January 2020

All the great Masters have constantly advised seekers to maintain perfect consistency between their thoughts and expressions. – Chinmaya

Intellectual conviction is ‘thought’. Putting it into action and living it is ‘expression’. Knowing is ‘thought’. Doing is ‘expression’.

Consistency is saying what you think, and doing what you say. Hence consistency is to walk the thought and to walk the talk.

Preaching is easy. Practising is always difficult. The path of Truth is compared with the razor’s edge. No wonder why very few are found treading this path.

In the early stages, Mohammad was disliked by the influential Koreish tribe. They sent round word that Mohammad had become mad. Insults were heaped upon Mohammad. Even children ran after him and pelted stones on him.

Abu Talib, Mohammad’s uncle, was an old man. He appealed to Mohammad, “Son! The Koreishites are the strongest tribe. They are dead against you. Why don’t you give up your role as a preacher? Why don’t you become a merchant again?”

Then spoke Mohammad, words wherein lied hidden the fire of a true servant of God, who would not barter with the world, come what may! To his old respected uncle, Mohammad said gently but firmly, “Even if you were to place the sun in my right hand and the moon in my left, I will not swerve from the Truth. God will teach me to stand by Truth. Yes! Truth at any cost – even if the way is covered with flaming fires! Truth and Truth alone – even if the reward is agony, persecution, prison or the scaffold!”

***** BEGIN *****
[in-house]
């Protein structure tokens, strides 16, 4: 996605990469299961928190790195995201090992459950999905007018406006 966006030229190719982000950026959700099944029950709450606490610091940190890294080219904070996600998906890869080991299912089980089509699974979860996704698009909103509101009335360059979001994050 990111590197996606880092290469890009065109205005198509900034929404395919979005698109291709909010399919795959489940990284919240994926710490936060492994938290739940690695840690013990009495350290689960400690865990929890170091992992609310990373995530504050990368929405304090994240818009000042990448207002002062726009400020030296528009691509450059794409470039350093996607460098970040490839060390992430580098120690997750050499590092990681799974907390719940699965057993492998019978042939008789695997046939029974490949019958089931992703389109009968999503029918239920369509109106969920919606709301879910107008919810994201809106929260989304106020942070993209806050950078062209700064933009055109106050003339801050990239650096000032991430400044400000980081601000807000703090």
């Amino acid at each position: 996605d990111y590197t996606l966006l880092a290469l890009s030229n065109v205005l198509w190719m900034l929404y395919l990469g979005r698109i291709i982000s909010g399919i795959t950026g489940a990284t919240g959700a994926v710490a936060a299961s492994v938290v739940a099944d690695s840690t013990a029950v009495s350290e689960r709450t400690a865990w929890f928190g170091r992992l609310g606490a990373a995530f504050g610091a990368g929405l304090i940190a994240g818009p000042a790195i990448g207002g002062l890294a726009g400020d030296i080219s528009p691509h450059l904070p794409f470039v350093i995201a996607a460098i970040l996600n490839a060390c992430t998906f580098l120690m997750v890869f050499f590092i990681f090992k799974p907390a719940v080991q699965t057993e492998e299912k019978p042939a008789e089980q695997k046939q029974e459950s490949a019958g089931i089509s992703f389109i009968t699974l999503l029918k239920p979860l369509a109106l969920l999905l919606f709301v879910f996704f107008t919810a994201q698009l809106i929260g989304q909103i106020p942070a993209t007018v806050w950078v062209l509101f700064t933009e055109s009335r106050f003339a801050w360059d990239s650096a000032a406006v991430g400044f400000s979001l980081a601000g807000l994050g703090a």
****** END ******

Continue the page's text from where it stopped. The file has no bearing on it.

It needs tremendous courage and strength to walk the path of Truth. And this we gain when we surrender unto the Divine.

Gandhiji, with hard work and God’s grace, gradually blossomed into an outstanding lawyer in South Africa. He had a high reputation for his knowledge of the law, laws of evidence, skills to get at facts, and effective presentation to the court. He enjoyed a high reputation among his professional colleagues. The Courts held him in the highest esteem.

Everyone knew Gandhiji’s loyalty to truth. He would never stand up in Court and plead ‘not guilty’ for a man who he knew to be guilty. If at any time during the proceedings he discovered that he had been misled and the client was really guilty, he never hesitated to give up his case and leave the Court.